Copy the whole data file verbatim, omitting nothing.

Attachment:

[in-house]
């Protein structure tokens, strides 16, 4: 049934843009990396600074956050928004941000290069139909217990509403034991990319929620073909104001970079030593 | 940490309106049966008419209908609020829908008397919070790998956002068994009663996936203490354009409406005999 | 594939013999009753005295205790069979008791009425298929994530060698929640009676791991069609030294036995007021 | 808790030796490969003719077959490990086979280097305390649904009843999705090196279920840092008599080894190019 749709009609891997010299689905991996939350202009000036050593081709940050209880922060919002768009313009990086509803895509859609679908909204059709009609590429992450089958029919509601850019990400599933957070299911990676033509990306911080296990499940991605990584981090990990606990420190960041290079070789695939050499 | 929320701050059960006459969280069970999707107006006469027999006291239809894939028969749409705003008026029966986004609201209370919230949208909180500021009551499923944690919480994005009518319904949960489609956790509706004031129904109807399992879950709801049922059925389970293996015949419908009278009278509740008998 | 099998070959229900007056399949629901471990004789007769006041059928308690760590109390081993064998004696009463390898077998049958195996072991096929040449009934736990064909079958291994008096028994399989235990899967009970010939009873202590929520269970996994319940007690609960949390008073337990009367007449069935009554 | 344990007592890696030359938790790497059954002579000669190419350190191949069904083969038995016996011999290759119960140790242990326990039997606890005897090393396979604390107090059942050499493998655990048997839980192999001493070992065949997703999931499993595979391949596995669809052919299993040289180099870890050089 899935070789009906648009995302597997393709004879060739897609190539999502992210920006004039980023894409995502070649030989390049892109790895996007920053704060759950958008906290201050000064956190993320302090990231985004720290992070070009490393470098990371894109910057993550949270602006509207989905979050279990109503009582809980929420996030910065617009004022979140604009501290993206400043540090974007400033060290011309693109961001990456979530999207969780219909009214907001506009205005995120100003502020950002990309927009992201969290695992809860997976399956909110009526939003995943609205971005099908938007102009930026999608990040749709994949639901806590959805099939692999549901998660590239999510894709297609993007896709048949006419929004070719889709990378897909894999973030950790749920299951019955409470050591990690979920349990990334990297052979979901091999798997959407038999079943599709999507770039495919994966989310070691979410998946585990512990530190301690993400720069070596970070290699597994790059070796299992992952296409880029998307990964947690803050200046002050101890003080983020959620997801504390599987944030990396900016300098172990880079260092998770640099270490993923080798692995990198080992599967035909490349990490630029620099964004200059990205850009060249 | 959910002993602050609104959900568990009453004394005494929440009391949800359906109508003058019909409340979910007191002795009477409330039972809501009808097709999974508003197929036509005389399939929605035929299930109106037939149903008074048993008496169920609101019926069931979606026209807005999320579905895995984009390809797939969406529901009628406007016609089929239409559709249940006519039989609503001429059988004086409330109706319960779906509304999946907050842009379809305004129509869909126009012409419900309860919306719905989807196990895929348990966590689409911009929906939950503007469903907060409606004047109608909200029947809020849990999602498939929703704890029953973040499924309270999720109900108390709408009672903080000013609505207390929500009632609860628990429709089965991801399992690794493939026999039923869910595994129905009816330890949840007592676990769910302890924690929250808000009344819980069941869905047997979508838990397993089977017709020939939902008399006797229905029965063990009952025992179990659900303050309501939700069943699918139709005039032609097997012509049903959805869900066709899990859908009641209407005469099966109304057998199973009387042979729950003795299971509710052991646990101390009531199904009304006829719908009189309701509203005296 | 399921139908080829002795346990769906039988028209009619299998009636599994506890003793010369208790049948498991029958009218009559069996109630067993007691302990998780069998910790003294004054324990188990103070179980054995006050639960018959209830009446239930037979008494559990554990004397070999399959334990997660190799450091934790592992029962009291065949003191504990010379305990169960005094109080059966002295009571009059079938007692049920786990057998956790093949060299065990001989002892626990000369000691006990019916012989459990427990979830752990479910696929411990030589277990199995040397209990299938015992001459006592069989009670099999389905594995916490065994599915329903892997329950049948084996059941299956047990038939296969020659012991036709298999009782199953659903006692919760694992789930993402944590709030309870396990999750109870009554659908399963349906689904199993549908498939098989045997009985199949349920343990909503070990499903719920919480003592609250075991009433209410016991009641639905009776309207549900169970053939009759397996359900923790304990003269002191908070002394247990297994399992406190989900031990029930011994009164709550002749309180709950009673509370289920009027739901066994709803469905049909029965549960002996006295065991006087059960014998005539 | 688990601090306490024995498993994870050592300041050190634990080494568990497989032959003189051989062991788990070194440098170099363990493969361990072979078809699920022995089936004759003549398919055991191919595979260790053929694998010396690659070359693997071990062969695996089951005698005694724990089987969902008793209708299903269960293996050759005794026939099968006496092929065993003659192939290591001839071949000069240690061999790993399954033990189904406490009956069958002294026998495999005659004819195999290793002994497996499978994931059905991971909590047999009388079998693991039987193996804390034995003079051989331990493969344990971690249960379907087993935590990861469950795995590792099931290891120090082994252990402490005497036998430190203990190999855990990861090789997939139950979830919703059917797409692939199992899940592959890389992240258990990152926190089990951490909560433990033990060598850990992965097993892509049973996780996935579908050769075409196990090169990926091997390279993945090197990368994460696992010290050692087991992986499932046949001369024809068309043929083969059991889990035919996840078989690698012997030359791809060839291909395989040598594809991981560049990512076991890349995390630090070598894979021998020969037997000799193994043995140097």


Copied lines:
[in-house]
């Protein structure tokens, strides 16, 4: 049934843009990396600074956050928004941000290069139909217990509403034991990319929620073909104001970079030593 | 940490309106049966008419209908609020829908008397919070790998956002068994009663996936203490354009409406005999 | 594939013999009753005295205790069979008791009425298929994530060698929640009676791991069609030294036995007021 | 808790030796490969003719077959490990086979280097305390649904009843999705090196279920840092008599080894190019 749709009609891997010299689905991996939350202009000036050593081709940050209880922060919002768009313009990086509803895509859609679908909204059709009609590429992450089958029919509601850019990400599933957070299911990676033509990306911080296990499940991605990584981090990990606990420190960041290079070789695939050499 | 929320701050059960006459969280069970999707107006006469027999006291239809894939028969749409705003008026029966986004609201209370919230949208909180500021009551499923944690919480994005009518319904949960489609956790509706004031129904109807399992879950709801049922059925389970293996015949419908009278009278509740008998 | 099998070959229900007056399949629901471990004789007769006041059928308690760590109390081993064998004696009463390898077998049958195996072991096929040449009934736990064909079958291994008096028994399989235990899967009970010939009873202590929520269970996994319940007690609960949390008073337990009367007449069935009554 | 344990007592890696030359938790790497059954002579000669190419350190191949069904083969038995016996011999290759119960140790242990326990039997606890005897090393396979604390107090059942050499493998655990048997839980192999001493070992065949997703999931499993595979391949596995669809052919299993040289180099870890050089 899935070789009906648009995302597997393709004879060739897609190539999502992210920006004039980023894409995502070649030989390049892109790895996007920053704060759950958008906290201050000064956190993320302090990231985004720290992070070009490393470098990371894109910057993550949270602006509207989905979050279990109503009582809980929420996030910065617009004022979140604009501290993206400043540090974007400033060290011309693109961001990456979530999207969780219909009214907001506009205005995120100003502020950002990309927009992201969290695992809860997976399956909110009526939003995943609205971005099908938007102009930026999608990040749709994949639901806590959805099939692999549901998660590239999510894709297609993007896709048949006419929004070719889709990378897909894999973030950790749920299951019955409470050591990690979920349990990334990297052979979901091999798997959407038999079943599709999507770039495919994966989310070691979410998946585990512990530190301690993400720069070596970070290699597994790059070796299992992952296409880029998307990964947690803050200046002050101890003080983020959620997801504390599987944030990396900016300098172990880079260092998770640099270490993923080798692995990198080992599967035909490349990490630029620099964004200059990205850009060249 | 959910002993602050609104959900568990009453004394005494929440009391949800359906109508003058019909409340979910007191002795009477409330039972809501009808097709999974508003197929036509005389399939929605035929299930109106037939149903008074048993008496169920609101019926069931979606026209807005999320579905895995984009390809797939969406529901009628406007016609089929239409559709249940006519039989609503001429059988004086409330109706319960779906509304999946907050842009379809305004129509869909126009012409419900309860919306719905989807196990895929348990966590689409911009929906939950503007469903907060409606004047109608909200029947809020849990999602498939929703704890029953973040499924309270999720109900108390709408009672903080000013609505207390929500009632609860628990429709089965991801399992690794493939026999039923869910595994129905009816330890949840007592676990769910302890924690929250808000009344819980069941869905047997979508838990397993089977017709020939939902008399006797229905029965063990009952025992179990659900303050309501939700069943699918139709005039032609097997012509049903959805869900066709899990859908009641209407005469099966109304057998199973009387042979729950003795299971509710052991646990101390009531199904009304006829719908009189309701509203005296 | 399921139908080829002795346990769906039988028209009619299998009636599994506890003793010369208790049948498991029958009218009559069996109630067993007691302990998780069998910790003294004054324990188990103070179980054995006050639960018959209830009446239930037979008494559990554990004397070999399959334990997660190799450091934790592992029962009291065949003191504990010379305990169960005094109080059966002295009571009059079938007692049920786990057998956790093949060299065990001989002892626990000369000691006990019916012989459990427990979830752990479910696929411990030589277990199995040397209990299938015992001459006592069989009670099999389905594995916490065994599915329903892997329950049948084996059941299956047990038939296969020659012991036709298999009782199953659903006692919760694992789930993402944590709030309870396990999750109870009554659908399963349906689904199993549908498939098989045997009985199949349920343990909503070990499903719920919480003592609250075991009433209410016991009641639905009776309207549900169970053939009759397996359900923790304990003269002191908070002394247990297994399992406190989900031990029930011994009164709550002749309180709950009673509370289920009027739901066994709803469905049909029965549960002996006295065991006087059960014998005539 | 688990601090306490024995498993994870050592300041050190634990080494568990497989032959003189051989062991788990070194440098170099363990493969361990072979078809699920022995089936004759003549398919055991191919595979260790053929694998010396690659070359693997071990062969695996089951005698005694724990089987969902008793209708299903269960293996050759005794026939099968006496092929065993003659192939290591001839071949000069240690061999790993399954033990189904406490009956069958002294026998495999005659004819195999290793002994497996499978994931059905991971909590047999009388079998693991039987193996804390034995003079051989331990493969344990971690249960379907087993935590990861469950795995590792099931290891120090082994252990402490005497036998430190203990190999855990990861090789997939139950979830919703059917797409692939199992899940592959890389992240258990990152926190089990951490909560433990033990060598850990992965097993892509049973996780996935579908050769075409196990090169990926091997390279993945090197990368994460696992010290050692087991992986499932046949001369024809068309043929083969059991889990035919996840078989690698012997030359791809060839291909395989040598594809991981560049990512076991890349995390630090070598894979021998020969037997000799193994043995140097």